Regardless of whether there’s anything to the idea that a man should be judged by his enemies, I can’t think of anything more likely to get me to vote for Fred Thompson than this news:

Focus on the Family founder James Dobson has dealt a potentially devastating blow to Fred Thompson’s presidential aspirations, saying the former senator is not a Christian.
“Everyone knows he’s conservative and has come out strongly for the things that the pro-family movement stands for,” Dobson – considered the most politically powerful evangelical figure in the U.S. – said in a phone call to Dan Gilgoff, senior editor at U.S. News & World Report.
“[But] I don’t think he’s a Christian. At least that’s my impression.”

Until today, I hadn’t known that Jesus Christ put James Dobson in charge of the word bearing his name. It’s a remarkable assertion.
One I don’t think Thompson even needs to dignify with a reply, although his spokesman apparently has:

Thompson’s spokesman Mark Corallo took issue with the statement.
“Thompson is indeed a Christian,” he said. “He was baptized into the Church of Christ.”

In logic, James Dobson has as much right to opine on Fred Thompson’s Christianity as Fred Thompson does to opine on James Dobson’s. I don’t think Fred Thompson would do that, because he probably knows these things aren’t up to him to decide.
Not so Dobson. What I find particularly remarkable about his outburst is that he measures Christianity according to the loudness of the mouth:

Focus on Family spokesman Gary Schneeberger sought to clarify Dobson’s statement, telling Gilgoff that while Dobson didn’t believe Thompson belonged to a non-Christian faith, he “has never known Thompson to be a committed Christian – someone who openly talks about his faith.

In other words, Christians who simply don’t yell and brag about their religious beliefs are not Christians?
Since when?
I sincerely hope Dobson’s definition of Christianity does not become widely accepted.
For Christianity’s sake.
I’m no Christian theologian, but Dobson’s denunciation of Christians as “non-Christian” reminds me of the Sayeed Qutb approach of denouncing fellow Muslims as “un-Islamic.”
No, I don’t mean to say that Dobson is the moral equivalent of Qutb. But bad logic is bad logic, and by questioning Dobson’s Christianity, Dobson only invites others to question his.
Who knows? When all this religious test fervor is over, Thompson might end up looking like a better Christian than Dobson!
(Not that it’s up to me to decide such things….)
MORE: In Fred Thompson’s biography at the Washington Post, there’s the following simple entry:

Religion: Protestant

How did the Post find that out? Did they make it up?
What if it turns out that Fred Thompson indeed “openly talked” about his religion?
Wouldn’t that mean Dobson bore false witness?
MORE: Daily Kos analyst “liberalpragmatist” warns fellow leftists not to laugh at Fred Thompson, who “might well be the strongest candidate the Republicans could field“:

He comes off to most as more likable than Hillary Clinton. Unlike McCain, Giuliani or Romney, he’ll certainly out-Southern John Edwards. And he’ll score well on the gravitas score against either Edwards or Obama (less so for the latter).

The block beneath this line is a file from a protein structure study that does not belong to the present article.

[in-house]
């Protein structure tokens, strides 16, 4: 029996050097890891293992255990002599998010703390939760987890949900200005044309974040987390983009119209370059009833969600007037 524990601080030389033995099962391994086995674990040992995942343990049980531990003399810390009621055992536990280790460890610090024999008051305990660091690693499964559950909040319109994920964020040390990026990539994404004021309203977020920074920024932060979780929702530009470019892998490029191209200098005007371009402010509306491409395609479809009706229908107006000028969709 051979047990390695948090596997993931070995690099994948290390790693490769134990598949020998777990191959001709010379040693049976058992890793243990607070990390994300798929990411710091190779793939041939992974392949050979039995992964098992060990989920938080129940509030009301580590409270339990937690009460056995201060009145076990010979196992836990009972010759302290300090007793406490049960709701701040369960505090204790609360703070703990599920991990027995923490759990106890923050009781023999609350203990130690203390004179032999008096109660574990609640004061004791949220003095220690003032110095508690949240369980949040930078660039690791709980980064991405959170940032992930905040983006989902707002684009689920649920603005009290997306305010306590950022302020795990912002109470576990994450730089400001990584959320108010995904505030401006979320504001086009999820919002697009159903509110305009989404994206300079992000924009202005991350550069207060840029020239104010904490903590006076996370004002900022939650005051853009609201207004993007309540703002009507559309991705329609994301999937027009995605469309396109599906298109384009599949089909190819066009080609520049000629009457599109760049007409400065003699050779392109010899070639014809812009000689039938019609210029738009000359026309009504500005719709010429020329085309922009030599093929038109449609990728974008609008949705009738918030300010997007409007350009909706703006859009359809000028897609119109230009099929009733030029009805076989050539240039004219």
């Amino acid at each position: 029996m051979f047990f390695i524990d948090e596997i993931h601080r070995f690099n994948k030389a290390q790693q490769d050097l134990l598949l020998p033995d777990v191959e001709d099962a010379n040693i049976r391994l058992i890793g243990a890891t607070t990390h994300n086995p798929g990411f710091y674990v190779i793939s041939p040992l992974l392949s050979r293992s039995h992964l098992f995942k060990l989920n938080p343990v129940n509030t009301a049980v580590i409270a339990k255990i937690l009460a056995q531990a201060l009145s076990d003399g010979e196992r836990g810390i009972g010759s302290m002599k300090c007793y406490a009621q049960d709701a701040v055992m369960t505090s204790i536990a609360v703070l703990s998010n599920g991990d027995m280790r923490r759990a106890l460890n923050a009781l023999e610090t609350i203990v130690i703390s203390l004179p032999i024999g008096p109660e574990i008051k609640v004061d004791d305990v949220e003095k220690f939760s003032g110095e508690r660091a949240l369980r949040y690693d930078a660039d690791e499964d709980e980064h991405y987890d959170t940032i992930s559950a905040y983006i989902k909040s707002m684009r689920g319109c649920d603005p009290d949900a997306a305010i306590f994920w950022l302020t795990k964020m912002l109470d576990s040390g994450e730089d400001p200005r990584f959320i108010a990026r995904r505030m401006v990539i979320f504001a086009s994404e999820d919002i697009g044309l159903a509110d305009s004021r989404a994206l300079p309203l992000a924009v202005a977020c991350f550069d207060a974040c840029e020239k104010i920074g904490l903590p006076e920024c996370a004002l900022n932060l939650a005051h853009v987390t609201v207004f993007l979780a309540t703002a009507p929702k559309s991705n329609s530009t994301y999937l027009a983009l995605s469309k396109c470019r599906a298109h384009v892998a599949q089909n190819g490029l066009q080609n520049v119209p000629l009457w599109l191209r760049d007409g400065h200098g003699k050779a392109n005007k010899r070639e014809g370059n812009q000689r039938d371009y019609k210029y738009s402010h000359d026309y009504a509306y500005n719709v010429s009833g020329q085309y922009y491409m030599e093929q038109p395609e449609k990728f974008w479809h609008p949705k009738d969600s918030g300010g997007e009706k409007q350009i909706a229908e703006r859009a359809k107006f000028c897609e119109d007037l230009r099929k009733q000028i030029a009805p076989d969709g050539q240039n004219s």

A Thompson-led ticket could very easily solidify the warring GOP base and wrap up the entire South save a competitive-but-Republican-leaning Florida. Pair him with Tim Pawlenty, the Republican governor of Minnesota as his running mate, and he would be in a very strong general election position.
My guess is that Obama would be the strongest opponent for Thompson. But Thompson could conceivably beat Obama at the debates and could also appear more authoritative than Obama, something that will earn him points among many suburban swing voters and many seniors. Though Obama would likely win big among younger voters, the “age gap” could tip the scales towards Thompson.
I’m not writing off our chances against Thompson; I still think that, given the political climate, we’d be slight favorites. But we’d certainly have to fight hard for it. And though I like our chances against any of the current Republican top three, I’m nowhere near as certain about those chances against Thompson.
Let’s hope he doesn’t run, or that if he does, all the top money and operatives have already been snatched up and he gains no more traction than, say, Mike Huckabee.

Solidify the warring GOP base? Is Dobson against that too?
UPDATE: Glenn Reynolds characterizes the Dobson pronouncement as “ANOTHER REASON TO LIKE FRED THOMPSON.”
What Dobson said is looking more and more like an endorsement.
(But I should be more careful with my sarcasm, as one commenter has already noticed that it’s an illness I need to heal. Sorry, but it’s the illness that drives this blog!)
UPDATE: Via Clayton Cramer, my attention was directed to this apparent qualification of James Dobson’s remarks:

“In his conversation with Mr. Gilgoff, Dr. Dobson was attempting to highlight that to the best of his knowledge, Sen. Thompson hadn’t clearly communicated his religious faith, and many evangelical Christians might find this a barrier to supporting him. Dr. Dobson told Mr. Gilgoff he had never met Sen. Thompson and wasn’t certain that his understanding of the
former senator’s religious convictions was accurate. Unfortunately, these qualifiers weren’t reported by Mr. Gilgoff. We were, however, pleased to learn from his spokesperson that Sen. Thompson professes to be a believer.

Well, did Dobson contact Gilgoff in the first place or not? Why all this convoluted lawyerlike language in a press release? Can’t Dobson speak for himself? It seems to me he either said “I don’t think he’s a Christian” or he didn’t.
The call to “secular media” Gilgoff in the first place followed by the lawyerlike “qualification” seems fishy to me. I think he wanted to either damage Thompson, or force him to grovel.